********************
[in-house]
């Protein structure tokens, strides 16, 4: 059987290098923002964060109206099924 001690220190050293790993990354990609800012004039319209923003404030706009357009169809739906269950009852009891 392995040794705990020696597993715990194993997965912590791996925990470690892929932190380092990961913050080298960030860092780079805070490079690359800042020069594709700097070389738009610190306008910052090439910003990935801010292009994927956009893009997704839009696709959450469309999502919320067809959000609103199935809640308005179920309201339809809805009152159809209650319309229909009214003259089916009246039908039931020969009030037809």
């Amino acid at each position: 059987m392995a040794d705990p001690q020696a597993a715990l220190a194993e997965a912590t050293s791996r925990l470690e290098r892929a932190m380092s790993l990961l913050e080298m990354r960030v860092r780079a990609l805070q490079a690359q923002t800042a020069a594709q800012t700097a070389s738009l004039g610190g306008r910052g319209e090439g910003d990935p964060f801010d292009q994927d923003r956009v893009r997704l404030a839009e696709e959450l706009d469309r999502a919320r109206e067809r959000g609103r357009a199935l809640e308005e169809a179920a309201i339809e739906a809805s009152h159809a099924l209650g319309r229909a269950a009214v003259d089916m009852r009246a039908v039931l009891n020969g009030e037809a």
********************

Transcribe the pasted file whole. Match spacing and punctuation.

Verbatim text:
[in-house]
């Protein structure tokens, strides 16, 4: 059987290098923002964060109206099924 001690220190050293790993990354990609800012004039319209923003404030706009357009169809739906269950009852009891 392995040794705990020696597993715990194993997965912590791996925990470690892929932190380092990961913050080298960030860092780079805070490079690359800042020069594709700097070389738009610190306008910052090439910003990935801010292009994927956009893009997704839009696709959450469309999502919320067809959000609103199935809640308005179920309201339809809805009152159809209650319309229909009214003259089916009246039908039931020969009030037809």
């Amino acid at each position: 059987m392995a040794d705990p001690q020696a597993a715990l220190a194993e997965a912590t050293s791996r925990l470690e290098r892929a932190m380092s790993l990961l913050e080298m990354r960030v860092r780079a990609l805070q490079a690359q923002t800042a020069a594709q800012t700097a070389s738009l004039g610190g306008r910052g319209e090439g910003d990935p964060f801010d292009q994927d923003r956009v893009r997704l404030a839009e696709e959450l706009d469309r999502a919320r109206e067809r959000g609103r357009a199935l809640e308005e169809a179920a309201i339809e739906a809805s009152h159809a099924l209650g319309r229909a269950a009214v003259d089916m009852r009246a039908v039931l009891n020969g009030e037809a």